(18.) The other judgment that the third defendant relies on is one reported at 2007(4) SCC 795, Mohit Bhargava vs. Bharat Bhushan Bhargava. The third defendant asserts that notwithstanding this Court having made the decree, the introduction of sub-section (4) of section 39 of the Code requires the Court passing the decree to desist from proceeding in execution against a property outside its jurisdiction, unless the execution is covered by Order 21 Rule 3 of the Code where some of the immovable properties may be situate within the Executing Court's jurisdiction and others beyond. Paragraphs 7 and 8 of the report have been placed: "7. There cannot be any dispute over the proposition that the Court which passed the decree is entitled to execute the decree. This is clear from section 38 of the Code which provides that a decree may be executed either by the Court which passed it or by the Court to which it is sent for execution. Section 42 of the Code indicates that the Transferee Court to which the decree is transferred for execution will have the same powers in executing that decree as if it had been passed by itself. A decree could be executed by the Court which passed the decree so long as it is confined to the assets within its own jurisdiction or as authorised by Order 21 Rule 3 or Order 21 Rule 48 of the Code or the judgment-debtor is within its jurisdiction, if it is a decree for personal obedience by the judgment- debtor. But when the property sought to be proceeded against, is outside the jurisdiction of the Court which passed the decree acting as the executing Court, there was a conflict of views earlier, some Courts taking the view that the Court which passed the decree and which is approached for execution cannot proceed with execution but could only transmit the decree to the Court having jurisdiction over the property and some other Courts taking the view that it is a matter of discretion for the Executing Court and it could either proceed with the execution or send the decree for execution to another Court. But this conflict was set at rest by Amendment Act 22 of 2002 with effect from 1.7.2002, by adopting the position that if the execution is sought to be proceeded against any person or property outside the local limits of the jurisdiction of the Executing Court, nothing in section 39 of the Code shall be deemed to authorise the Court to proceed with the execution. In the light of this, it may not be possible to accept the contention that it is a matter of discretion for the Court either to proceed with the execution of the decree or to transfer it for execution to the Court within the jurisdiction of which the property is situate. 8. Pending a suit, the Court approached with the suit, may have jurisdiction to order attachment of a property even outside its jurisdiction. In execution, under Order 21 Rule 54 of the Code, it may also have jurisdiction to order attachment of the property prohibiting the judgment- debtor from transferring or charging the property in any way when it exercises its jurisdiction over the judgment-debtor though not over the property itself. It could in such a case issue a precept in terms of section 46 of the Code and thereupon, the Court to which the precept is sent, has to actually attach the property in the manner prescribed. Section 136 of the Code provides for an order of attachment in respect of a property outside the jurisdiction of the Court and sending the order of attachment to the District Court within whose local limits the property sought to be attached is situate, as provided for therein. But section 136 clearly excludes execution of decrees from within its purview. An execution against immovable property lying outside the jurisdiction of the executing Court is possible in terms of Order 21 Rule 3 of the Code which governs a case where the particular item of immovable property, forms one estate or tenure situate within the local limits of jurisdiction of two or more Courts, and one of those Courts is approached for execution of the decree against that property. In a case where Order 21 Rule 3 has no application, the position seems to be that if a decree-holder wants to proceed against a property situate outside the jurisdiction of the Court which passed the decree, he has to get the decree transferred to the appropriate Court for execution on moving the Executing Court in that behalf. Whatever doubts there might have been earlier on this question, must be taken to have been resolved by the introduction of sub-section (4) of section 39 of the Code which is a mandate to the Executing Court to desist from proceeding against a property situate outside its jurisdiction, unless it be a case coming under Order 21 Rule 3 of the Code."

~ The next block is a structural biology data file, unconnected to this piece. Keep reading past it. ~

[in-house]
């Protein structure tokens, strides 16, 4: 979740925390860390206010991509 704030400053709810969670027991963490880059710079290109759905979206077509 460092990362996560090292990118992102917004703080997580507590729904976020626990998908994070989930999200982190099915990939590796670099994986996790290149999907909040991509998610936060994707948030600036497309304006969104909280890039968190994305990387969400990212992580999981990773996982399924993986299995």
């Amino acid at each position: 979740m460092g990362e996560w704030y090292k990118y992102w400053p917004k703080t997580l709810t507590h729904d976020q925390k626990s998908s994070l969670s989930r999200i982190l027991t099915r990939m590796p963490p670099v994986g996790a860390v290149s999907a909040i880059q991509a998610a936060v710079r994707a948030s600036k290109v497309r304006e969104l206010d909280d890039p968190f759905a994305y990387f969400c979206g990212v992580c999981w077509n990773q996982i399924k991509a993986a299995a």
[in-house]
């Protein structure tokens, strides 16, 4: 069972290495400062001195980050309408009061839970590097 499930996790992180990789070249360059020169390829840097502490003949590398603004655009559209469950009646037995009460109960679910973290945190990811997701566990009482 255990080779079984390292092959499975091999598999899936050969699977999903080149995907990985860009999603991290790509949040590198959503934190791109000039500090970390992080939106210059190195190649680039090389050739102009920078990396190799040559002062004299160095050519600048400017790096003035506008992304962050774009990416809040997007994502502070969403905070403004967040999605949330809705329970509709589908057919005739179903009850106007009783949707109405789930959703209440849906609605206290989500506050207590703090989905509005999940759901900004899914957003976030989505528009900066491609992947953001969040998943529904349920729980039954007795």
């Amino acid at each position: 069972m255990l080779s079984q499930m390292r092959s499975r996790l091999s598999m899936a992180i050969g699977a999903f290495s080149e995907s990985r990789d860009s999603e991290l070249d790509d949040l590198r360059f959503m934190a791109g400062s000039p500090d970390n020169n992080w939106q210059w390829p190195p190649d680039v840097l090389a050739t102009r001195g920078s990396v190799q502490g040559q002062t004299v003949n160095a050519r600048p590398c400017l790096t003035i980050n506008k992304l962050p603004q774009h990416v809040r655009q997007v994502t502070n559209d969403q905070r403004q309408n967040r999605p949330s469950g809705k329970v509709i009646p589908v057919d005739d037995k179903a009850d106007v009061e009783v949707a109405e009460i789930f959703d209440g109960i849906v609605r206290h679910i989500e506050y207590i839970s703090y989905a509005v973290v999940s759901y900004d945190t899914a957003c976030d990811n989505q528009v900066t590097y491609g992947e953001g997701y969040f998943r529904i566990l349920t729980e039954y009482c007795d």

(19.) The plaintiff relies on a judgment reported at 2005(9) SCC 262, Kumar Dhirendra Mullick vs. Tivoli Park Apartments (P) Ltd. The plaintiff says that the facts of that case as would appear from the report would suggest that even if harsh consequences were to visit the judgment-debtor following a decree for specific performance, there is little room for the Court to sympathise with such party. The plaintiff agrees with the third defendant and defers to the venerable proposition that when a Court passes a decree for specific performance the contract is not extinguished and the Court is not rendered functus officio, but the decree is in the nature of a preliminary decree and the Court retains control over the matter even after the decree. While the plaintiff places the judgment to suggest the limited scope of section 28 of the Specific Relief Act, the third defendant submits that the Supreme Court recognises that it is open for a Court to order rescission of the agreement forming the decree for specific performance, if it is found that the decree-holder is not ready or willing to abide by his obligations under the decree. The third defendant relies on paragraph 27 of the report which does not confine the extent of the Court's inquiry to only the payment to be tendered by the decree-holder but speaks of the further expanse of the investigation into the entire gamut of the decree-holder's obligations under the decree: "27. In the case of Hungerford Investment Trust Ltd. vs. Haridas Mundhra, 1972(3) SCC 684, it has been held that when the Court passes the decree for specific performance, the contract between the parties is not extinguished. That the decree for specific performance is in the nature of preliminary decree and the suit is deemed to be pending even after the decree. Hence, the Court retains control over the entire matter even after the decree. Since the Court retains control over the matter, despite the decree, it is open to the Court to order rescission of the agreement, when it is found that the decree-holder is not ready and willing to abide by his obligations under the decree."